To start small, I started walking (with my mask—you should too!). In my first walk, I probably walked for about 10 minutes. Then another day, I went for a run for about 10 minutes. On my second walk, I timed myself to walk for 15 minutes. On my second run, I did the same. Starting small gave me confidence. Starting small allowed me to increase my limits. Starting small was realistic.
After 2 weeks in the break, I eventually ran 8,500 steps and found myself at the top of Fort Henry in Kingston! This shows you how you can build up new habits. Pick an academic (or a health) challenge, and commit to making a tiny step towards your goal today. You can always add more tomorrow, next week, or next month.
I know some of you might be thinking, I’m gonna pass out if I run or but what if I get tired from running or walking? I hear you! I knew that I didn’t want to run or walk every day and that there had to be other alternatives to mix things up. So, if you’ve already thought about an area of your life that you’d like to work on, what alternatives can you use to improve that area?
I’ve always wanted to bend and reach down to the ground from an upright position. I mean, you might recall trying to do this in your physical education classes in elementary or high school. I then realized that there are a plethora of yoga videos on YouTube. This is where I stumbled across Yoga with Adrienne, who takes a personal approach to yoga. With YouTube and a free app like Yoga for Beginners | Mind+Body, I improved my physical health through another alternative. So, what alternatives can you really pursue to improve an area in your life?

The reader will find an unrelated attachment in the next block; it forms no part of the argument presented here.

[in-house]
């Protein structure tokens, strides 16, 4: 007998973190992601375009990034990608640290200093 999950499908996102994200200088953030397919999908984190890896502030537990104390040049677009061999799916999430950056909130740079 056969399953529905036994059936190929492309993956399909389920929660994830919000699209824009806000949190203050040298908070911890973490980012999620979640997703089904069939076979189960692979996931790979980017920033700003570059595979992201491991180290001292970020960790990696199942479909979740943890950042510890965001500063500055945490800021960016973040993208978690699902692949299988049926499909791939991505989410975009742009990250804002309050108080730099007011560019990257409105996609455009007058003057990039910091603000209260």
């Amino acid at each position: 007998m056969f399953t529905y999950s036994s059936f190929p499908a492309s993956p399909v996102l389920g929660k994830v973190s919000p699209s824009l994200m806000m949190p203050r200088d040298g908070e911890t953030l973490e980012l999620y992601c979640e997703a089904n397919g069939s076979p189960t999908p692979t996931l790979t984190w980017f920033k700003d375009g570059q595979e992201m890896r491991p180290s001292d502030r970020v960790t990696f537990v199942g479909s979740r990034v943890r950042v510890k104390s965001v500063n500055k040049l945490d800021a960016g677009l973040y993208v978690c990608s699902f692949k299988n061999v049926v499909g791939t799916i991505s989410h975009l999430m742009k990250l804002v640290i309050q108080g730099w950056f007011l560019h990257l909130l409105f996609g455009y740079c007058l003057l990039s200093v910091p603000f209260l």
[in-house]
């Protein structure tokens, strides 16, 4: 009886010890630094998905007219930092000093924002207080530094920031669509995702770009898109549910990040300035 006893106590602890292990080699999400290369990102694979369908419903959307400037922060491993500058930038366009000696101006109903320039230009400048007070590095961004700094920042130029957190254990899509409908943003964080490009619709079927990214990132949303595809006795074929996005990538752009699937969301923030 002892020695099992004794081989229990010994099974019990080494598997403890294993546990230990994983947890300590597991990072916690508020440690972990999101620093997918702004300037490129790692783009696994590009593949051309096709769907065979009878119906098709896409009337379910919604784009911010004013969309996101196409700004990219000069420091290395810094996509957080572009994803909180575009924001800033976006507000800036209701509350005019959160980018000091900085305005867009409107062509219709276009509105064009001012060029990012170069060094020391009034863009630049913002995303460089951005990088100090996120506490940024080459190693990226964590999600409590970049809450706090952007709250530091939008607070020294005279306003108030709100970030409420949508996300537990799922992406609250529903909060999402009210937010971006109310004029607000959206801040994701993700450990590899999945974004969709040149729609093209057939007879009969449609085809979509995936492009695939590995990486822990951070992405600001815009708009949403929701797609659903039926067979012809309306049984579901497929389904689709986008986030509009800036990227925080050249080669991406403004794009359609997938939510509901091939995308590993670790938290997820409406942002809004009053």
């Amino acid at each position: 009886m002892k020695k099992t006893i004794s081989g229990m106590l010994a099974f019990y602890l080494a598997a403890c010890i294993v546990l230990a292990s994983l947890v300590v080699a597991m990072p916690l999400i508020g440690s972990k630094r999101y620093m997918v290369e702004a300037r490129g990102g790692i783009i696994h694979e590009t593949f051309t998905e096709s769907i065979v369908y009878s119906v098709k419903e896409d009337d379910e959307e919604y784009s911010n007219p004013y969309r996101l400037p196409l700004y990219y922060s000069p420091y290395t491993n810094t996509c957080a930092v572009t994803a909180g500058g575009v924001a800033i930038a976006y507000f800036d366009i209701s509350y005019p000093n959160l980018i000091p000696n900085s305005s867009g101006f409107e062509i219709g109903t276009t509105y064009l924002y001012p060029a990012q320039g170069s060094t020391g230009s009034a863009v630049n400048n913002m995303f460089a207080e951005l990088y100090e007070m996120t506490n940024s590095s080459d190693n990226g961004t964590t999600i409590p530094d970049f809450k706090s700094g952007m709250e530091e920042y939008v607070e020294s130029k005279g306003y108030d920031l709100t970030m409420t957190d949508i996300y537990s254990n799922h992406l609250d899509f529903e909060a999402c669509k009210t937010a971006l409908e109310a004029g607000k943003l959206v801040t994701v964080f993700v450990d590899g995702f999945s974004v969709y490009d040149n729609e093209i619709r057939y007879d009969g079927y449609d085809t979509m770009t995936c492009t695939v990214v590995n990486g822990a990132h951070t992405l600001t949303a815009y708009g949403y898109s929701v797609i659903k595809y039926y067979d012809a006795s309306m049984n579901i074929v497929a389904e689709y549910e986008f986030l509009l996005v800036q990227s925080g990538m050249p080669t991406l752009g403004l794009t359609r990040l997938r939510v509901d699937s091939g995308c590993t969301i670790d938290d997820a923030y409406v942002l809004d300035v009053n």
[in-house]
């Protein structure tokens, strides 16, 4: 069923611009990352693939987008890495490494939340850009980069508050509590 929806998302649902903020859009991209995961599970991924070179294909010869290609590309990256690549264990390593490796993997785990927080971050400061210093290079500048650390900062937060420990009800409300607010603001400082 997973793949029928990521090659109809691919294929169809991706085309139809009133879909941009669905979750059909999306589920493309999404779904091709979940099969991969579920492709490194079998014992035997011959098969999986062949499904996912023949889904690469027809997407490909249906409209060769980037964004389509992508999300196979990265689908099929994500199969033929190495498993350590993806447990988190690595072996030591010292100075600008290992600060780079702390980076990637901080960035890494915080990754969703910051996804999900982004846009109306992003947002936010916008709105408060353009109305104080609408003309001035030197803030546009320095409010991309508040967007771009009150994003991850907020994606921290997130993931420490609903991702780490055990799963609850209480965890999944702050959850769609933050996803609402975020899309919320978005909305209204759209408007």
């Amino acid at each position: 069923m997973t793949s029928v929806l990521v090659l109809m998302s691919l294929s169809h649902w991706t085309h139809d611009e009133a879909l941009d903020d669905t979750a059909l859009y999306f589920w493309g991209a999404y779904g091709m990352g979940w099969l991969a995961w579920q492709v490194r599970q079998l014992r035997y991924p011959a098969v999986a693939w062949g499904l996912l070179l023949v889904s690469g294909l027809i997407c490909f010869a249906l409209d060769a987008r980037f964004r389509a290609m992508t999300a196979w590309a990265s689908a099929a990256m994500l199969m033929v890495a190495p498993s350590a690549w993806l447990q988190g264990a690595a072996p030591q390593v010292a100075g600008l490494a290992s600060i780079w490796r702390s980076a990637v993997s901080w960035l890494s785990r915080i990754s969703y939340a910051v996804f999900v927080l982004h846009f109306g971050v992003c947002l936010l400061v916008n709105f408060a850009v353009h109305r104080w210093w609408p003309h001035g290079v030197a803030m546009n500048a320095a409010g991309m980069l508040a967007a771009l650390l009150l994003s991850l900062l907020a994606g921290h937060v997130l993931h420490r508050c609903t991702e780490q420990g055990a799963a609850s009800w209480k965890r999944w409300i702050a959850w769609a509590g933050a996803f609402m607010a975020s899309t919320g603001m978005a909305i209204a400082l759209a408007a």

I started with yoga sessions every 2 days. Once I felt like this was a small enough and comfortable pace, I then did yoga every other day. Now, I’m doing yoga every day and hope to maintain this pace. I found a new alternative to improving my physical health, and on top of that, I started small! If you’re looking for academic tips, why not choose one thing you’ll change in your study habits, and try a new habit just 3 times a week to start with?
2021: Your year
I can’t provide you with a step-by-step guide to getting your life together for 2021 during a pandemic, but I can give you some general ideas that you should reflect on.
What is one thing that you want to focus on? How can you work toward this in a small and incremental manner? In what ways can you accomplish this one goal?
Once you’ve applied these basic ideas successfully, move to a different and vital area of your life. Having worked toward one area in your life, you will be ready to improve the next.
Believe in yourself. 2021 will be your year, and you shouldn’t have to wait for good things to happen in your life! Begin now, reflect, start small, and expand.
See you soon, friends!
Yoga with Adrienne: https://apps.apple.com/us/app/yoga-for-beginners-mind-body/id1382141225
Find a community—yoga subreddit: https://www.reddit.com/r/yoga/
Find a community—running subreddit: https://www.reddit.com/r/running
Queen’s Athletics and Recreation Centre YouTube | See videos related to physical activity: https://www.youtube.com/channel/UCCq5zzamjU8AOntSLEuamkQ/videos